Taoiseach and President pay their respects

Taoiseach Enda Kenny led Irish tributes to Margaret Thatcher yesterday, saying she had signed the Anglo Irish Agreement that laid the foundation for the peace process in the North.

President Michael D Higgins said Thatcher’s key role in signing the agreement was a valuable contribution to the search for peace.

Mr Kenny said he was saddened to have learned of her death and extended his deepest sympathies to her family.

“While her period of office came at a challenging time for British-Irish relations, when the violent conflict in Northern Ireland was at its peak, Mrs Thatcher signed the Anglo-Irish Agreement which laid the foundation for improved North-South co-operation and, ultimately, the Good Friday Agreement.”

President Higgins said Tha-tcher would be remembered as one of the most conviction-driven prime ministers.

“The policies of Mrs Thatcher’s government in regard to Northern Ireland gave rise to considerable debate at the time. However, her key role in signing the Anglo-Irish Agreement will be recalled as a valuable early contribution to the search for peace and political stab-ility.”

Tánaiste Eamon Gilmore said: “Baroness Thatcher was a hugely influential figure in British and global politics. Always controversial, her legacy is now for the historians.”

Fianna Fáil leader Micheál Martin said there would be much discussion on her legacy in the coming days.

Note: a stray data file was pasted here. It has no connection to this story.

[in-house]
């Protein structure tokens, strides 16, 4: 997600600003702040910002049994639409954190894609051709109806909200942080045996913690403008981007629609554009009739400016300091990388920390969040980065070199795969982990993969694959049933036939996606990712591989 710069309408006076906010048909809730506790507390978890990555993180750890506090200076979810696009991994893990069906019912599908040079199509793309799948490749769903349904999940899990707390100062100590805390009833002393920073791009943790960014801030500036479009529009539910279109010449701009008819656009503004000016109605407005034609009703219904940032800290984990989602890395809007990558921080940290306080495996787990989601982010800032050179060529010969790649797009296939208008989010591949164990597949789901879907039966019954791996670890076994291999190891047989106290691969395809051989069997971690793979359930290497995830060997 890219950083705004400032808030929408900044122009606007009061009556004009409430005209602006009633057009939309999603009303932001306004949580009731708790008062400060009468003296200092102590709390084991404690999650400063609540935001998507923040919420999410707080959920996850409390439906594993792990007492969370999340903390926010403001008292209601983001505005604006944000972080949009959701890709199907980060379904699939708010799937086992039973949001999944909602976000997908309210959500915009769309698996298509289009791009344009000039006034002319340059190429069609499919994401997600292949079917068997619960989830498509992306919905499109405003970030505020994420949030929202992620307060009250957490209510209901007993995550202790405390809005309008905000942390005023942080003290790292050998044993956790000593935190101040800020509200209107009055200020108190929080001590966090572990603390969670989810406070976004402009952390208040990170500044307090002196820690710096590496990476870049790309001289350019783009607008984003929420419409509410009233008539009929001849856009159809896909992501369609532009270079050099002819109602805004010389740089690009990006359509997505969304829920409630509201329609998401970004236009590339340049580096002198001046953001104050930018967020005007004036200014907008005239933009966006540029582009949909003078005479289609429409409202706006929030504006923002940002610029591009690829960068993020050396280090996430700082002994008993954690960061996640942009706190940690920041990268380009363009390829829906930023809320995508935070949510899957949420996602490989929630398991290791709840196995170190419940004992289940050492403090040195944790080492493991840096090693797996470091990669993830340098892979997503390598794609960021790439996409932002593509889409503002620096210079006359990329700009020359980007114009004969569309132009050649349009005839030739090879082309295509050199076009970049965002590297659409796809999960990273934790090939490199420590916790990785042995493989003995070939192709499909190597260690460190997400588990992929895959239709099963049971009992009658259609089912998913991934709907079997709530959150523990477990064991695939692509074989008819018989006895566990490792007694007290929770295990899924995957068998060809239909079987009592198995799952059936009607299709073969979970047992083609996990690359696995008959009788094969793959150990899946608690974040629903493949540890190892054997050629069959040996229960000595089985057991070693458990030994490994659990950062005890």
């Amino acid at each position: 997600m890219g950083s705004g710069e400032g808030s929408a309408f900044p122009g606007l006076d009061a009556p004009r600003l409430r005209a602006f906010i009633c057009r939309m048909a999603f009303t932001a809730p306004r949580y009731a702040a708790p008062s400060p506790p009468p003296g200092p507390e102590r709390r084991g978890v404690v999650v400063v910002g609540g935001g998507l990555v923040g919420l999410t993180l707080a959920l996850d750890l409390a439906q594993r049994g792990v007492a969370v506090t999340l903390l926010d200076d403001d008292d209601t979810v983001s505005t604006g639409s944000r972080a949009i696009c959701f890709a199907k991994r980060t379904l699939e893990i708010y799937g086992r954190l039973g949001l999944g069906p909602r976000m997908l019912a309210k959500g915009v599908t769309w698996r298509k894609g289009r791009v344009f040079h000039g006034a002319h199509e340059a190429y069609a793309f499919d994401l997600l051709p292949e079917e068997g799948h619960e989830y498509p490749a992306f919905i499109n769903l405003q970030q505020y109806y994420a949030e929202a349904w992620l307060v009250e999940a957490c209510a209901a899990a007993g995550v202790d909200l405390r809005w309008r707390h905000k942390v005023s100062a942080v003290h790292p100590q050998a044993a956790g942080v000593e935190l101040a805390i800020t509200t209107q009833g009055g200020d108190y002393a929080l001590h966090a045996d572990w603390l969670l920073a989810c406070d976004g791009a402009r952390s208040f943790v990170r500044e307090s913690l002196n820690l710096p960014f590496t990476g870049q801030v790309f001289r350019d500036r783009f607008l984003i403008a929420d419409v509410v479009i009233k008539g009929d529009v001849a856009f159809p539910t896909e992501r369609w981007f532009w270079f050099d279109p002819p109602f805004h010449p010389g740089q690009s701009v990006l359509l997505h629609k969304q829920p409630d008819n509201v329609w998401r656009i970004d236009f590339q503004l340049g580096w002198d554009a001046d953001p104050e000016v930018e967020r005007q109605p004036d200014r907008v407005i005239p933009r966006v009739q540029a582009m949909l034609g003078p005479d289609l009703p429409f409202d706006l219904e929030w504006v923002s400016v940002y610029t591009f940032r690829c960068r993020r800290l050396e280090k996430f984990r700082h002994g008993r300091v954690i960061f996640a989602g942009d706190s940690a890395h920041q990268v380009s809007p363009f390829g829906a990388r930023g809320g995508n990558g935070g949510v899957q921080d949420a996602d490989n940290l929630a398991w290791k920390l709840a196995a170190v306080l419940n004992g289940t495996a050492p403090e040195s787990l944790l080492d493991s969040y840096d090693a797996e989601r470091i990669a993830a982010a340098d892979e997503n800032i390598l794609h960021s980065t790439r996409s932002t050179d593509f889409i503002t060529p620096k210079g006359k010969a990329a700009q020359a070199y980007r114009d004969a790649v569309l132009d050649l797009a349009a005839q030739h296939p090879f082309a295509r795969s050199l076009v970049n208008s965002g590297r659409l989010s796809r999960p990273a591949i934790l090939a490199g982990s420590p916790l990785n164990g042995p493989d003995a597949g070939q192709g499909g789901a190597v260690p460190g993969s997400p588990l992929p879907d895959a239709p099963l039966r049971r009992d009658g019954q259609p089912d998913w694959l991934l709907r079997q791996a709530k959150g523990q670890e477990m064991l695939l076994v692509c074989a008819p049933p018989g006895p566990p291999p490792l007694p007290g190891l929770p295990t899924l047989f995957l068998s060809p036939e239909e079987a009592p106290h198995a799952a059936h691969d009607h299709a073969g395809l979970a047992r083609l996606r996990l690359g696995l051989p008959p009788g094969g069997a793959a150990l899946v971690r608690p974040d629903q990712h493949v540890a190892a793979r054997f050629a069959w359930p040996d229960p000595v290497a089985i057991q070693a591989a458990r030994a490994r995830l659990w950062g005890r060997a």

“However, the British prime minister’s hardline approach to an increasingly violent situation in the North was one of a number of factors which limited the potential of those early initiatives.

“Unfortunately her uncompromising approach to the escalating crisis in the early 1980s may actually have acted as a major boost for the recruitment efforts of the Provisional IRA at that time.

“While I or the Fianna Fáil party would have had little in common with the politics of Mrs Thatcher, it would be wrong not to acknowledge that the long journey towards the peace and respect that we enjoy between Britain and Ireland today, took its first faltering steps in the bilateral discussions between Mrs Thatcher and former Taoiseach Charles Haughey.”

Gerard Collins, a former justice and foreign affairs minister, said Thatcher had been a formidable politician.

“She was, during her day, an exceptionally important person, not just in the British government sense but also in the European and international sense.

“She was a major figure and an exceptionally able person. She was very, very clear in her focus in her objective and I’m talking now about European and not just Ireland.

“And she was exceptionally determined in achieving her objectives.”

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